RAWALPINDI: Food production has been hit badly by climate change, and unity is needed within the global community to alleviate poverty and protect water and energy sources, speakers at an international conference said on Wednesday.
The three day ‘Asia-Pacific Policy Dialogue on Water, Energy and Food Security for Poverty Alleviation in Dry Land Regions’ began at the Pir Mehr Ali Shah Arid Agriculture University Rawalpindi (PMAS-AAUR) on Wednesday.
The conference was organised by PMAS-AAUR and Unesco, with support from the Japan Funds-in-Trust and Malaysia Funds-in-Trust. It aimed to give policymakers, scientists, academics and other stakeholders the opportunity to explore new dimensions to increase water and food security and alleviate property in resource deficient dry land regions in the Asia-Pacific region and particularly in Pakistan.
Federal Minister for Parliamentary Affairs Sheikh Aftab Ahmad was invited to the inaugural session as the chief guest. The session was attended by Japanese Ambassador Takashi Kurai, Malaysian High Commissioner Dr Hasrul Sani bin Mujtabar, Azad Kashmir Treasury, Planning, Development and Public Health Minister Dr Mohammad Najeeb Naqi, Unesco Jakarta Director Dr Shahbaz Khan, PMAS-AAUR Vice Chancellor Prof Dr Rai Niaz Ahmad, Unesco Pakistan Director Vibeke Jensen, Dr Shamul Mulk, Mumtaz Khan Manais, as well as 200 participants from Pakistan, Malaysia, Indonesia, Japan, China, Philippines, Nepal, Korea, Afghanistan and Australia.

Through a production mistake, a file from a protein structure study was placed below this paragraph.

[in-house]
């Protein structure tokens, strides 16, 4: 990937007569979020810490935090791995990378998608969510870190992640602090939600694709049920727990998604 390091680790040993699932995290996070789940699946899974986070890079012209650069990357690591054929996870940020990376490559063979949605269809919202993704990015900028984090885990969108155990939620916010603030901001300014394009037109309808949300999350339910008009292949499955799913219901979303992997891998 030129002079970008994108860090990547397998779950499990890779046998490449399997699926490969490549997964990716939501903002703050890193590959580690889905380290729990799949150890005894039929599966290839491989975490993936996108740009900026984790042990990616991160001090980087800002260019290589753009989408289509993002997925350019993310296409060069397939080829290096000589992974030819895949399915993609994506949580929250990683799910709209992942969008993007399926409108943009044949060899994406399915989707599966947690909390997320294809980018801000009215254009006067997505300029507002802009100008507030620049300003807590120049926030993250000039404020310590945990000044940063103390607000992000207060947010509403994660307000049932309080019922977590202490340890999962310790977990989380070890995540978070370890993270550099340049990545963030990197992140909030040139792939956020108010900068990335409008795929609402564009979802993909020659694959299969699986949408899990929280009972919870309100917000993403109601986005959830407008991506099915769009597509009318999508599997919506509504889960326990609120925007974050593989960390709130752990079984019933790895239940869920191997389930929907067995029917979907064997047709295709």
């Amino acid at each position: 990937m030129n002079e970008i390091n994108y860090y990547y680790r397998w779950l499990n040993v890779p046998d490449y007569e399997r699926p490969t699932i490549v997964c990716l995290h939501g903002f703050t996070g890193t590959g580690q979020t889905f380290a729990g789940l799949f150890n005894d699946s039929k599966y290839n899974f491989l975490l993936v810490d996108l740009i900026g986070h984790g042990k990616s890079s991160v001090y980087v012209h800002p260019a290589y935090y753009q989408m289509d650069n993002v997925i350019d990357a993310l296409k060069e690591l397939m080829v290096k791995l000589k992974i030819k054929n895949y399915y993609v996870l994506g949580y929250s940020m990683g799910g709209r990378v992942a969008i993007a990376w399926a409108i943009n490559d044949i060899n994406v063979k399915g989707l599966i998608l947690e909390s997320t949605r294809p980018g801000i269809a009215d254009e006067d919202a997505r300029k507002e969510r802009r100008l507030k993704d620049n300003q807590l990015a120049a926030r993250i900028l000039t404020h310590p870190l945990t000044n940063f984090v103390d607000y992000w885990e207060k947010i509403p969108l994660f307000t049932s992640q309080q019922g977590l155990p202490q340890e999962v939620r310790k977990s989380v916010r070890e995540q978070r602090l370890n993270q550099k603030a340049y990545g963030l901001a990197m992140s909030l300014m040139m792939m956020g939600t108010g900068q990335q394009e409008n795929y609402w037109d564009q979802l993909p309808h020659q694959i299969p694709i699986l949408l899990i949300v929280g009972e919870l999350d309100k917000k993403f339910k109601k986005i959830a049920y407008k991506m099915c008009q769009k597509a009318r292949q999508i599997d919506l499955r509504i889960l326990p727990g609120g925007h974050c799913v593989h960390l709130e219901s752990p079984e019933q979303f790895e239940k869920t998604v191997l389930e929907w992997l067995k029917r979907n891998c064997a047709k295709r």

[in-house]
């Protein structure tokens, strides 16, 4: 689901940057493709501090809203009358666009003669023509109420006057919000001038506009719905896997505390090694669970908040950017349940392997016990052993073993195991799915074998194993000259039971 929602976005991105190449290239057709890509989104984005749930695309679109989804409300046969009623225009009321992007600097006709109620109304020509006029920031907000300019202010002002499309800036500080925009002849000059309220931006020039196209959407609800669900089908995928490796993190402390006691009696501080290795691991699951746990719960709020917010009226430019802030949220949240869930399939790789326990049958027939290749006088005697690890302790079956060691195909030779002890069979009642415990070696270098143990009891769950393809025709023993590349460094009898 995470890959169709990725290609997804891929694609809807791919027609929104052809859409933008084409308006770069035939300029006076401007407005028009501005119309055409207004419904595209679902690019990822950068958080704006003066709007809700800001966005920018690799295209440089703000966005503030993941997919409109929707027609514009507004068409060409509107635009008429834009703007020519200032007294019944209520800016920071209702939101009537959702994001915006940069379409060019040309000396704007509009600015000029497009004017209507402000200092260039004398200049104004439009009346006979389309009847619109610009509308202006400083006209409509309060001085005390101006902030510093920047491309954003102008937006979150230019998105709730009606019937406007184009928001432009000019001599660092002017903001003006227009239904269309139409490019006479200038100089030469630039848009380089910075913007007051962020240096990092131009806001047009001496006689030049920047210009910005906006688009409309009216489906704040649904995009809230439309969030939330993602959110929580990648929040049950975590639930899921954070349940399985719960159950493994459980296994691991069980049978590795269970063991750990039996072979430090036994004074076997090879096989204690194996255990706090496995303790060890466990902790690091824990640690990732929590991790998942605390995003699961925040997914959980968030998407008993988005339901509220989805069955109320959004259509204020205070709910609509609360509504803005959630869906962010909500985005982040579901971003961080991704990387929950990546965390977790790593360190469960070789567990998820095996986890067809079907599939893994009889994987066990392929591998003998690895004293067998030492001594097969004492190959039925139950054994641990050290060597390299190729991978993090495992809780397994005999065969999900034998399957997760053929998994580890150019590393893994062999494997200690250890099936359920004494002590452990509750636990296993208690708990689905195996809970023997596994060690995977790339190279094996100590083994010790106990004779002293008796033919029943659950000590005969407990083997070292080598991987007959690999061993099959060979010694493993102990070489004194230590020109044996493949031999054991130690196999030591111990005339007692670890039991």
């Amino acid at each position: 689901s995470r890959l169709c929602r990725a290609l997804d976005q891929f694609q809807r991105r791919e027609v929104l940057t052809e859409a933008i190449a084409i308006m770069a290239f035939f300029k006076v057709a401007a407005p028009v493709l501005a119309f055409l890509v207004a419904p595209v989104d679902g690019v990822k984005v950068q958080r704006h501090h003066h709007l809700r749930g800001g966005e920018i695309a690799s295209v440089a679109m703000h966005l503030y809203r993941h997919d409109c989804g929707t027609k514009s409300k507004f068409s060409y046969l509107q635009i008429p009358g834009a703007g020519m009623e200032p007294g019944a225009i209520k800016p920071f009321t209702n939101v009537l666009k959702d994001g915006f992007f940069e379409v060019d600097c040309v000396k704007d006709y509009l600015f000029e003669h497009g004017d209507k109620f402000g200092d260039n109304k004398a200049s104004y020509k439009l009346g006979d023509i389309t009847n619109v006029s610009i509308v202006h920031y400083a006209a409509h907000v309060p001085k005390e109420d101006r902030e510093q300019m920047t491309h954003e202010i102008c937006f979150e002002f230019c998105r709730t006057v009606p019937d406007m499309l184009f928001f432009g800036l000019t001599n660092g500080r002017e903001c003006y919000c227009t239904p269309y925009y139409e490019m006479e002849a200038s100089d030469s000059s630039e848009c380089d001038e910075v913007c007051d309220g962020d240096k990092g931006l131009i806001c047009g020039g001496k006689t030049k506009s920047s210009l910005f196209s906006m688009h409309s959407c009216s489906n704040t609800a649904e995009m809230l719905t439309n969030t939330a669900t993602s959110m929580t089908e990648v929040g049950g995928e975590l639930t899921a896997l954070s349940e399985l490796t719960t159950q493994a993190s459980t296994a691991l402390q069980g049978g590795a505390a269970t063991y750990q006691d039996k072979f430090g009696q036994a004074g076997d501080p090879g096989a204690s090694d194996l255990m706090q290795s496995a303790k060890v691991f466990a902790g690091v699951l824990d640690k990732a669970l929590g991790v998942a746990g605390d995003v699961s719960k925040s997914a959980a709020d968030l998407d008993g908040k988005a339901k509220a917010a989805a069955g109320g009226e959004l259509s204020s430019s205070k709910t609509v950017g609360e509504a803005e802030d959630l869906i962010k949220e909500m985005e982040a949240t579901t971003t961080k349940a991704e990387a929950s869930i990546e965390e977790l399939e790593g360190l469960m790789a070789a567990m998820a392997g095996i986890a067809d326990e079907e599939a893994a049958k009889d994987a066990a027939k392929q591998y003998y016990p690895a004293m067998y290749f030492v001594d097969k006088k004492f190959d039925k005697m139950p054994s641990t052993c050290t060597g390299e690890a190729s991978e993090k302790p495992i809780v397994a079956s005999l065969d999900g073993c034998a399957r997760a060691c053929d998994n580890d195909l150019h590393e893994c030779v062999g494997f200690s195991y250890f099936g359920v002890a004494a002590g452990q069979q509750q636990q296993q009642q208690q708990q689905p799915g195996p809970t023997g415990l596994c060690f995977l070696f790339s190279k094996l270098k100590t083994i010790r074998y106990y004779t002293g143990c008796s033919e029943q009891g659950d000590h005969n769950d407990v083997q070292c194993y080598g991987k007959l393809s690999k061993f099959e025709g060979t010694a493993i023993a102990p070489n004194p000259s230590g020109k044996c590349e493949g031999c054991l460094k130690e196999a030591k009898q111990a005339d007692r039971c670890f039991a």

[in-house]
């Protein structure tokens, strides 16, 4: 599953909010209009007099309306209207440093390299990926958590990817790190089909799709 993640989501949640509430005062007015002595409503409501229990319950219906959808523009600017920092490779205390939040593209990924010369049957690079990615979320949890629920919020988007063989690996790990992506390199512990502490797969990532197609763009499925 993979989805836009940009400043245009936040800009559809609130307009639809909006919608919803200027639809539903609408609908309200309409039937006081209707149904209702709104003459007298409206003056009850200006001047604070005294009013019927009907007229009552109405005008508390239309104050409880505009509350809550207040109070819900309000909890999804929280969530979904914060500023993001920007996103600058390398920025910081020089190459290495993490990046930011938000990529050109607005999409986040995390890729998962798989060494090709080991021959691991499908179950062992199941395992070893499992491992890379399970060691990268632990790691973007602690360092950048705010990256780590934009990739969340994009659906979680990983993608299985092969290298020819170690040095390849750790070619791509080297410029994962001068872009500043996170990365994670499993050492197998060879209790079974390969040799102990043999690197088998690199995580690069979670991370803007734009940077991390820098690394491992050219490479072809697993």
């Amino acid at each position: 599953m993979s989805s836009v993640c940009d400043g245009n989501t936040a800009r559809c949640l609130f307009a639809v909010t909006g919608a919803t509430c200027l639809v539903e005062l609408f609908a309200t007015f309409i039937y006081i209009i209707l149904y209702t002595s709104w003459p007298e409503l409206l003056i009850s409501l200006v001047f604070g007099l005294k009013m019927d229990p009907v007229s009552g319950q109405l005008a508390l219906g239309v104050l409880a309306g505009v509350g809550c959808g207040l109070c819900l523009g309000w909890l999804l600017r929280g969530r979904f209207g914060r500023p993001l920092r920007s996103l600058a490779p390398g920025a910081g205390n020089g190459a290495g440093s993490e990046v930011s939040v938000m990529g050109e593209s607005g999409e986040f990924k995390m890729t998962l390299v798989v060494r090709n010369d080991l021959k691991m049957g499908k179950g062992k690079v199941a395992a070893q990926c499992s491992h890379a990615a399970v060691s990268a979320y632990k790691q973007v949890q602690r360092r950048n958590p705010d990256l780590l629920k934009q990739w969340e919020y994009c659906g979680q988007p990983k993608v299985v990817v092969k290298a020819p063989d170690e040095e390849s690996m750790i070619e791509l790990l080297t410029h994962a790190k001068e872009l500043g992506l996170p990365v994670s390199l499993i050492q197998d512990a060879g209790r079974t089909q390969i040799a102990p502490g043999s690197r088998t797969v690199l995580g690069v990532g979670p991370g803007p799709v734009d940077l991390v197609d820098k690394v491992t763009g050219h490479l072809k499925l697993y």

Parliamentary Affairs Minister Sheikh Aftab Ahmad said the government has put water, energy and food security at the top of its development agenda in Vision 2025, because these sectors are the most vital instrument of socioeconomic development in a country.
“We are facing immense challenges in the energy sector, which is considered the lifeline of any economy, and the most vital instrument of a country’s socioeconomic development,” he said.
Mr Ahmad said special attention is being paid to incomplete hydroelectric projects, such as the Diamir Basha Dam, to make the country self sufficient in the energy sector. “The energy sector has also been the prime focus of the China-Pakistan Economic Corridor (CPEC) project. The government is also realising the importance of alternate energy sources so that resources can be used in an optimum way,” he said.
He told other participants of the conference that changing climatic conditions, particularly natural disasters, as well as resource base degradation, poverty, low levels of education and high disparities in access to food are major challenges to food security in Pakistan.
Mr Ahmad also commended PMAS-AAUR for cultivating resources with efforts such as its rainwater harvesting model, energy production from solid waste and initiatives to promote 21st century agriculture through hydroponics.
Mr Ahmad urged the dialogue’s participants to discuss thematic areas and propose policy guidelines and strategies for the effective use of resources to ensure water, energy and food security. He said he hoped this conference would help facilitate the integration of the Sustainable Development Goals into development plans for Pakistan and other countries in the Asia-Pacific region.
Dr Mujtabar, the Malaysian high commissioner, said: “We have to play our role to create awareness regarding food security and other challenges so that future of new generation can be secure.” He added that such conferences are essential because they provide the opportunity to gain in-depth knowledge of key issues and give knowledgeable individuals a platform to share information.
The Japanese ambassador said Japan has been assisting Pakistan in various fields, including support for clean drinking water projects.
Published in Dawn, November 24th, 2016